David Smiley. University of Minnesota, August 2013. 376 p. ill. ISBN 9780816679300 (pbk.), $35.00; ISBN 9780816679294 (cl.), $105.00.

Reviewed January 2014
Joan Jocson-Singh, Order Unit Librarian, Butler Library, Columbia University Libraries, jmj2176@columbia.edu

One of architecture's most-overlooked areas of design is that of the American mall. David Smiley's book sheds light on the development of the modern shopping center and uncovers the evolution of this unique- yet-ubiquitous commercial space in the light of modernity.

Divided into six chapters, Smiley offers a persuasive and explanatory discourse of pedestrian spaces and discusses the history of shopping. He situates the reader at the beginnings of the modern mall, citing Austrian architect Victor Gruen's venture into U.S. retail spaces in the 1950s and its implications for future perspectives towards architecture and merchandising. He explores the origins, development, and relationships between the architect, the pedestrian, and the mall itself.

The book brings to light the connections that modernity had with the retail sphere, documenting how the mall became an extension of the tenets that modern architecture proposed - functionality, transparency, and the avant-garde.

Smiley’s chapters on “Machine and Selling” and “Park and Shop” highlight and chart the normalization of function and planning, processes already considered modern. Transforming the shop into a place that functioned for both pedestrians and drivers and challenging the conventions of 1920s retail design are all reexamined and reimagined in his discourse.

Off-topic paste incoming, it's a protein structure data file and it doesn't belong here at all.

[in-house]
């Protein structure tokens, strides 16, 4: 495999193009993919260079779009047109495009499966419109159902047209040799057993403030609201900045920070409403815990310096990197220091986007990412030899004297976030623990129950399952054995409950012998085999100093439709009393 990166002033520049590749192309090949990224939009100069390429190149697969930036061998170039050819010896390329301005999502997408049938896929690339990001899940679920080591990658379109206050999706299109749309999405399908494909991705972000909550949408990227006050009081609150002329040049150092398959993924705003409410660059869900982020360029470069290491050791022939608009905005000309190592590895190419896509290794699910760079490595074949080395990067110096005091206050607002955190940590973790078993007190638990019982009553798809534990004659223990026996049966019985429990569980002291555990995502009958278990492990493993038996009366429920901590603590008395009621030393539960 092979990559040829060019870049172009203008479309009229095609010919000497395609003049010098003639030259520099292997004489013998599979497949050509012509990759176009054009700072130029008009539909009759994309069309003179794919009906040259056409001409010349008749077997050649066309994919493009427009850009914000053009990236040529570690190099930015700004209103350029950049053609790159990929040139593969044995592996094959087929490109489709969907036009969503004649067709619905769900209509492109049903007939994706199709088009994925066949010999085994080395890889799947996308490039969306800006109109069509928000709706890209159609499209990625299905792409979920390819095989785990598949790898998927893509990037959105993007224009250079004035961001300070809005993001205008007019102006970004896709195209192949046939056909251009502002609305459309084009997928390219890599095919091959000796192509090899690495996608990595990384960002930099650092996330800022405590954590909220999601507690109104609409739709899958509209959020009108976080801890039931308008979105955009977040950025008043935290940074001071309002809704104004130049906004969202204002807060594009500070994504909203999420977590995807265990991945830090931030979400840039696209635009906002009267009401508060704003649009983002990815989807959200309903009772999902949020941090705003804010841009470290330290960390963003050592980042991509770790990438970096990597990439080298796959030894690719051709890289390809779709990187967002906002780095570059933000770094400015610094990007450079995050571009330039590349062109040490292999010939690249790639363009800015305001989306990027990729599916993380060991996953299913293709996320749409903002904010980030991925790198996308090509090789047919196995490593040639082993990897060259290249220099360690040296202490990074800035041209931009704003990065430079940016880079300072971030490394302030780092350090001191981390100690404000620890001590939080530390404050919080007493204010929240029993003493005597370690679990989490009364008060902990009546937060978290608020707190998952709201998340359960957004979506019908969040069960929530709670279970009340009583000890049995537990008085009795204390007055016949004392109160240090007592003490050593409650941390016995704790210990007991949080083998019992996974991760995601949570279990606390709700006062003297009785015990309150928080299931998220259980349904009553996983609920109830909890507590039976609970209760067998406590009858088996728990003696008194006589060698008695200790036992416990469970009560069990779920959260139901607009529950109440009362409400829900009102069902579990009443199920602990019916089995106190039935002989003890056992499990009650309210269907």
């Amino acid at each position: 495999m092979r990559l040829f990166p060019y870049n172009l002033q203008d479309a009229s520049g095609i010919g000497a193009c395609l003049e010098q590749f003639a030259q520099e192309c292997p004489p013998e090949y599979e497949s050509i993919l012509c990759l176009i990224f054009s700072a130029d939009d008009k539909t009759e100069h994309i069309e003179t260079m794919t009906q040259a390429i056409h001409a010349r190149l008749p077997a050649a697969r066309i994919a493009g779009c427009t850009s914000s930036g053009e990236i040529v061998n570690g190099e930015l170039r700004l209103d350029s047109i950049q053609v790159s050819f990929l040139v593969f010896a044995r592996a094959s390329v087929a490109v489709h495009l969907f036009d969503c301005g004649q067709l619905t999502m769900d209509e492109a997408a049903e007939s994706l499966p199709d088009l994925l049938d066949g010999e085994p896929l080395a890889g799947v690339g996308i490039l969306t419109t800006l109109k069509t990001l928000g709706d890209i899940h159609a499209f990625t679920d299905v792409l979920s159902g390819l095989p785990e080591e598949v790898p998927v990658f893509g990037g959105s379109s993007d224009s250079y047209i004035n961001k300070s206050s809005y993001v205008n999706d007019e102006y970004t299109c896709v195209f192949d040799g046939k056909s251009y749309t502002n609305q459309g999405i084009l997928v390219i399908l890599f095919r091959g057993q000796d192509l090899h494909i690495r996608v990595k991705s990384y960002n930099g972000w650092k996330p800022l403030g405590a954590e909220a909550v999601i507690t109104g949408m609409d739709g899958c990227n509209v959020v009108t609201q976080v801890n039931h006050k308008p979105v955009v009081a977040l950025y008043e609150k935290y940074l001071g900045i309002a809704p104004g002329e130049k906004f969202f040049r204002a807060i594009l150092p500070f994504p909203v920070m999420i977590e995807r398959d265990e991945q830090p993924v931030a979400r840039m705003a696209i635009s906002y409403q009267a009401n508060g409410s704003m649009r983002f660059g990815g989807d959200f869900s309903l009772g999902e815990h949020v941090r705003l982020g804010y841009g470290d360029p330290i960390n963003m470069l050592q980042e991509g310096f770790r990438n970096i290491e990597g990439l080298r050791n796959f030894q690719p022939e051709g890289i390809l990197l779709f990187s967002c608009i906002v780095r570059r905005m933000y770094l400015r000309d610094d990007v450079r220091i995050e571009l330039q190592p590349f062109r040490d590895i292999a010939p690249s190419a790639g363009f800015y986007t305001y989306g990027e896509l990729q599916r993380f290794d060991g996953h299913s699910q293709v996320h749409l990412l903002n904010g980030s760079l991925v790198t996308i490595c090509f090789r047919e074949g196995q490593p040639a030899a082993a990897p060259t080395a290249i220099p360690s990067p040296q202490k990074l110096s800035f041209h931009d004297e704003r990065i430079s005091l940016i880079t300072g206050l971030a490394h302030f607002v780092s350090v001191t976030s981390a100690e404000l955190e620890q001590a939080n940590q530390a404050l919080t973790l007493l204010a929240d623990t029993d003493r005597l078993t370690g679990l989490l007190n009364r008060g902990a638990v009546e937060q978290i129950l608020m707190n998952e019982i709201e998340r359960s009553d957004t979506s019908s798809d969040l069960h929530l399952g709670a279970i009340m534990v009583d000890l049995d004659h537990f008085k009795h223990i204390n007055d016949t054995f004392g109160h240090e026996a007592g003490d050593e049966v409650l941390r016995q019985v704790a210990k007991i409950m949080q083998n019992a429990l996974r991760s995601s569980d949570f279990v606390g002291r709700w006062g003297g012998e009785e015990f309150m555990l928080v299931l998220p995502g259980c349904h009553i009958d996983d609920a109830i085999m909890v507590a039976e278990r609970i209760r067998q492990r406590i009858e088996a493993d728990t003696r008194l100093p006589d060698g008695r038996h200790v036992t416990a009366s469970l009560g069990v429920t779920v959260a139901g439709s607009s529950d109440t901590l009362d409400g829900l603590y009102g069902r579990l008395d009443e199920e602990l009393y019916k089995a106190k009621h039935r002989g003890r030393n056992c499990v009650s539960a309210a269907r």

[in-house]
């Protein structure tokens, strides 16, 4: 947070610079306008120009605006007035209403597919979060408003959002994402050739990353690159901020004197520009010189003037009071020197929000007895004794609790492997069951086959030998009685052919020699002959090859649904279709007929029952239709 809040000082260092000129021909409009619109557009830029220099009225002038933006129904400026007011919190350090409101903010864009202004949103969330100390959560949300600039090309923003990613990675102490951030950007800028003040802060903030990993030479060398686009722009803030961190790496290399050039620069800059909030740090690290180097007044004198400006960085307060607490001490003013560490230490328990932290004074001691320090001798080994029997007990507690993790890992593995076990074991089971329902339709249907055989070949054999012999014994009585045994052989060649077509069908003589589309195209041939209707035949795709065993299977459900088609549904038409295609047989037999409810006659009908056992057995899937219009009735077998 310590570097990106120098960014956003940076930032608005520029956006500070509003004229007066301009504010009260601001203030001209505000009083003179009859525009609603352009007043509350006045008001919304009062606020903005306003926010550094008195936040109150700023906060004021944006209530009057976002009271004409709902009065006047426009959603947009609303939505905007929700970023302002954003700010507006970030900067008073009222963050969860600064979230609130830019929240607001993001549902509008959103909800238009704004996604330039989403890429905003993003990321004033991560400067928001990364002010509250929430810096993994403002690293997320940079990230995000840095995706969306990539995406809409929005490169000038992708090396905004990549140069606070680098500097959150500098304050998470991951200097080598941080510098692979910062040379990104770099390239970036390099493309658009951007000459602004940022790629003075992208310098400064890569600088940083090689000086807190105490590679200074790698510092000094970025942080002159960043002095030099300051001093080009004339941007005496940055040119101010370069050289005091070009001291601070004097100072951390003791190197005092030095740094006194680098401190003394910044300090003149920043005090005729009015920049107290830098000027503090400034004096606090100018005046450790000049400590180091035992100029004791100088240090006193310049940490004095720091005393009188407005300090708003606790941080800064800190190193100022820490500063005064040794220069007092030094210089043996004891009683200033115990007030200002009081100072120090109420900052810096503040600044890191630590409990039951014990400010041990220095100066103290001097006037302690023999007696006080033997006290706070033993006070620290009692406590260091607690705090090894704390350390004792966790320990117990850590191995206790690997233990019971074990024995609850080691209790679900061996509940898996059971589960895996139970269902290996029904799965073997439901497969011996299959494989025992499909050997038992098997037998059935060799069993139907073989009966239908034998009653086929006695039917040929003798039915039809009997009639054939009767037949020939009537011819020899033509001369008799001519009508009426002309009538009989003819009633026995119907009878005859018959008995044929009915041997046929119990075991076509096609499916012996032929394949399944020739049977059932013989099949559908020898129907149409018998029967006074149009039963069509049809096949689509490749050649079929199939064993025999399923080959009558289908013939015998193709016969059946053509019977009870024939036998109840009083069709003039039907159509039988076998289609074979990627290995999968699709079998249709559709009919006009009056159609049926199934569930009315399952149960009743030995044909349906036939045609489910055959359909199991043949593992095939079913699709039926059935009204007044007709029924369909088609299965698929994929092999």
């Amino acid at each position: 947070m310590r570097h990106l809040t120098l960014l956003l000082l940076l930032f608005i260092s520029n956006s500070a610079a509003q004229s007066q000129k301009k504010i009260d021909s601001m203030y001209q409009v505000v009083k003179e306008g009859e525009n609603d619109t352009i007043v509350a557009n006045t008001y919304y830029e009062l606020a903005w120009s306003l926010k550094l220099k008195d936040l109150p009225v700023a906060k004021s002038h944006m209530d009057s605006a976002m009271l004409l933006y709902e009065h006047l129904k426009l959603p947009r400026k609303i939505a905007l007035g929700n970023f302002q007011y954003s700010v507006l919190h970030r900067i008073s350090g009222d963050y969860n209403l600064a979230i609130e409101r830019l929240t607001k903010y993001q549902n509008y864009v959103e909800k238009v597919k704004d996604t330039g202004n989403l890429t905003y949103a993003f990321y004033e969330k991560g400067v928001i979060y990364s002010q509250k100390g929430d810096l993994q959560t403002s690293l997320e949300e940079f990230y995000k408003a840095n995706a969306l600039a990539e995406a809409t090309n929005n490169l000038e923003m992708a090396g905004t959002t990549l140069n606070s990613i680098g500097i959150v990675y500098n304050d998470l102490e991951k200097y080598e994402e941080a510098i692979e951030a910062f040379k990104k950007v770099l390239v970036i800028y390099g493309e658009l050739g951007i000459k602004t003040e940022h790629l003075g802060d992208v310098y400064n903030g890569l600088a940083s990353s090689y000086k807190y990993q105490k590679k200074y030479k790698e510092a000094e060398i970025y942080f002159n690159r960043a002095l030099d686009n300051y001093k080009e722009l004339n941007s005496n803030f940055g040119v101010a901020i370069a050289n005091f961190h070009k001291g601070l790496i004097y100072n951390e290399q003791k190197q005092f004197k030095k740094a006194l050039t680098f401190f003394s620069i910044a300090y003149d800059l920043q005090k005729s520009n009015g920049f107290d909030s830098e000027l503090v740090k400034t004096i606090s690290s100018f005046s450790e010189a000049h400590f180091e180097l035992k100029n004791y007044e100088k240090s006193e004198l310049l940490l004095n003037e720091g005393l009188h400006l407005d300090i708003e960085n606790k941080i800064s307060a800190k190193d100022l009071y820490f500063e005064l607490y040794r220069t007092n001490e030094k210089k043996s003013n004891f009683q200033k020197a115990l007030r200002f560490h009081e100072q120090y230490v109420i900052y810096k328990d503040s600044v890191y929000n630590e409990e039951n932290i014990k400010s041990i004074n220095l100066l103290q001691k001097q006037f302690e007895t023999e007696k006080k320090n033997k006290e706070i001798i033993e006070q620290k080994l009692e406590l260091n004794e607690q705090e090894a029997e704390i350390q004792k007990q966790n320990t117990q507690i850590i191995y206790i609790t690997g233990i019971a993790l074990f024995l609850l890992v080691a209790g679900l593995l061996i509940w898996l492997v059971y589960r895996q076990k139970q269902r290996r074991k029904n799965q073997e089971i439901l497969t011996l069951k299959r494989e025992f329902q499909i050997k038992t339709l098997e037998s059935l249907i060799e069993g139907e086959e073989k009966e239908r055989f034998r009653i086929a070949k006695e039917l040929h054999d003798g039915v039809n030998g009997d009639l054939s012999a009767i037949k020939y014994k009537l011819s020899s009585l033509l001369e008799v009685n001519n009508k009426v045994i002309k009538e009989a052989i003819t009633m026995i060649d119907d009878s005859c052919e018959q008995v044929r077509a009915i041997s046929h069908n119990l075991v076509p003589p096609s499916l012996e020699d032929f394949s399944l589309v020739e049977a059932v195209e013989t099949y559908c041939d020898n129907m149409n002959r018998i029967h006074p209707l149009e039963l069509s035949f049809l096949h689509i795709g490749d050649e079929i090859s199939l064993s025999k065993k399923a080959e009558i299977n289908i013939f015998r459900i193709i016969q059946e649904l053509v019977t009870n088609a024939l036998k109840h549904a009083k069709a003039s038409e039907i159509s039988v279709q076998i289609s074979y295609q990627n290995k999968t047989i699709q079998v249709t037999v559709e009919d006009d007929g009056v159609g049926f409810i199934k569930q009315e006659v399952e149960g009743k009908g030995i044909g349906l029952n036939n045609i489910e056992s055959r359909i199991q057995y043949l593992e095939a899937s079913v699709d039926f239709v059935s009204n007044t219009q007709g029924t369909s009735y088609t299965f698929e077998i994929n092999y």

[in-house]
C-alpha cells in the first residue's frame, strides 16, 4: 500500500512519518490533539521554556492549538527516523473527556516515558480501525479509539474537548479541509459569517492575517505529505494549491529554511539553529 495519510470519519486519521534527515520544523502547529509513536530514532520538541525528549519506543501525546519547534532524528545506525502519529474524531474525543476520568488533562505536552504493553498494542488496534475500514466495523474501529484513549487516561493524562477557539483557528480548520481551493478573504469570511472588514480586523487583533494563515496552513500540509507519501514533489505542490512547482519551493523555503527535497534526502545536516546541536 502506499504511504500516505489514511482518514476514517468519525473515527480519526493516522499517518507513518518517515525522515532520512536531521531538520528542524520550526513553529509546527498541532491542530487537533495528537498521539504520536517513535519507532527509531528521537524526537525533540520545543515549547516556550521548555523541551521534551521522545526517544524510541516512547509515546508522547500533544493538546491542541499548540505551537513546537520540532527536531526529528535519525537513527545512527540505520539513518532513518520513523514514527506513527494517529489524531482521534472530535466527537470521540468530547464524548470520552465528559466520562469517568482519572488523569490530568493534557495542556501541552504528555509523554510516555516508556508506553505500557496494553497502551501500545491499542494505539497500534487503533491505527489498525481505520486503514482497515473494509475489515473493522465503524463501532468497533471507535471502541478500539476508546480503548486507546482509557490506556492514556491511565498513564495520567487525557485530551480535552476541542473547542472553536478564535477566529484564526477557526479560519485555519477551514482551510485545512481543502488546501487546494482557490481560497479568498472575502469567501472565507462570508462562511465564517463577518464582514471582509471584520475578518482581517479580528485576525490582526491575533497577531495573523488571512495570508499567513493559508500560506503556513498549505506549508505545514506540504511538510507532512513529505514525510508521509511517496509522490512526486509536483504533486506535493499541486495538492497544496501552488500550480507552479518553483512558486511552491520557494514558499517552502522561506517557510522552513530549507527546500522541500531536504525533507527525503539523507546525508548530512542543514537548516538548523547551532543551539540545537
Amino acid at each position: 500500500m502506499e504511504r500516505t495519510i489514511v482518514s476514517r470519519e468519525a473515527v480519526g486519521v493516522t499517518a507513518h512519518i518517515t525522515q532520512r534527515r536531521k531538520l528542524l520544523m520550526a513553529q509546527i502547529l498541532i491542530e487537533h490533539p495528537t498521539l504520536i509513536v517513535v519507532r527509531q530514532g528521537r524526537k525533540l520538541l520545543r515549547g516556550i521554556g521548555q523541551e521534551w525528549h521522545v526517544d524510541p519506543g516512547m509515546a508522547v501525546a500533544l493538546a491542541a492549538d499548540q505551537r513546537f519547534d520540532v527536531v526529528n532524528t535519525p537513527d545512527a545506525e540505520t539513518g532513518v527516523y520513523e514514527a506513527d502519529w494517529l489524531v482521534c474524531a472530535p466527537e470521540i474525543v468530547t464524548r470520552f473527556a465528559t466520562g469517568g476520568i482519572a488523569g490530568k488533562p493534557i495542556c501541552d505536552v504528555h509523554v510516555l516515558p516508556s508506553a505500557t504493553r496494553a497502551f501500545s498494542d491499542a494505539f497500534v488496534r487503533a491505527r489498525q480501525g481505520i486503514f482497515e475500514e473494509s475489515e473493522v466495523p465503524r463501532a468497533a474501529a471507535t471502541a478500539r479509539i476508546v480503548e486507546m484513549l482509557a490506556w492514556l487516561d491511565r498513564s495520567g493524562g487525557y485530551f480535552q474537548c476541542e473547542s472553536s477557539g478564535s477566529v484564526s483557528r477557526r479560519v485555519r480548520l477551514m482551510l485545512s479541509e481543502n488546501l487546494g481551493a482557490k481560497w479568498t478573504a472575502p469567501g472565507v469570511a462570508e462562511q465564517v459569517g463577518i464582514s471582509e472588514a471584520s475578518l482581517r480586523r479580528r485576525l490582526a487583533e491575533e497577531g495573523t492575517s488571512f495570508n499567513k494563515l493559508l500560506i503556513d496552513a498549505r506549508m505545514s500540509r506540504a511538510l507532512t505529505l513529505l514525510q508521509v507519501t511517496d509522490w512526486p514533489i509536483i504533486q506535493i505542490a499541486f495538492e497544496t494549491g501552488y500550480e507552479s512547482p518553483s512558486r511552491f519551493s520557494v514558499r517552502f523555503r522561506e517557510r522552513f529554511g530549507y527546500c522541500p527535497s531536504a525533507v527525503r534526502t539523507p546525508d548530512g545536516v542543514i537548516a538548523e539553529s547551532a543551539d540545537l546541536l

Illustrated throughout with both pastoral and urban scenes, clippings of maps and plans from magazines like Architectural Forum and Architectural Review, Smiley's book provides a visual timeline of the progression from small-town shopping center to full-scale mega-mall. As a whole, his fluid writing and deep knowledge of the subject coalesce into effortless storytelling that results in an enjoyable read. Moreover, his illuminating analysis reveals the perfect marriage of the modernist’s aesthetic and the merchandiser’s commercial sense that the American mall was moving toward. At times, Smiley’s discourse reads bucolically profound, where metaphors of complex modernity are expounded to the reader by comparison to storefront windows that read what the world projects onto them, or the dream-world created by malls carrying “just affordable” wares, just within reach.

Altogether, Smiley’s book is quite comprehensive, including well-organized notes and a bibliography section at the end. As a scholarly resource, Pedestrian Modern provides both architecture students and architects a well-thought-out history and argument for the potential reimagining of the ever-changing mall. Ultimately, Smiley’s insight into the changing aesthetic of consumer spaces and its influence on modernity shows us how reciprocal modernity and consumer space are.

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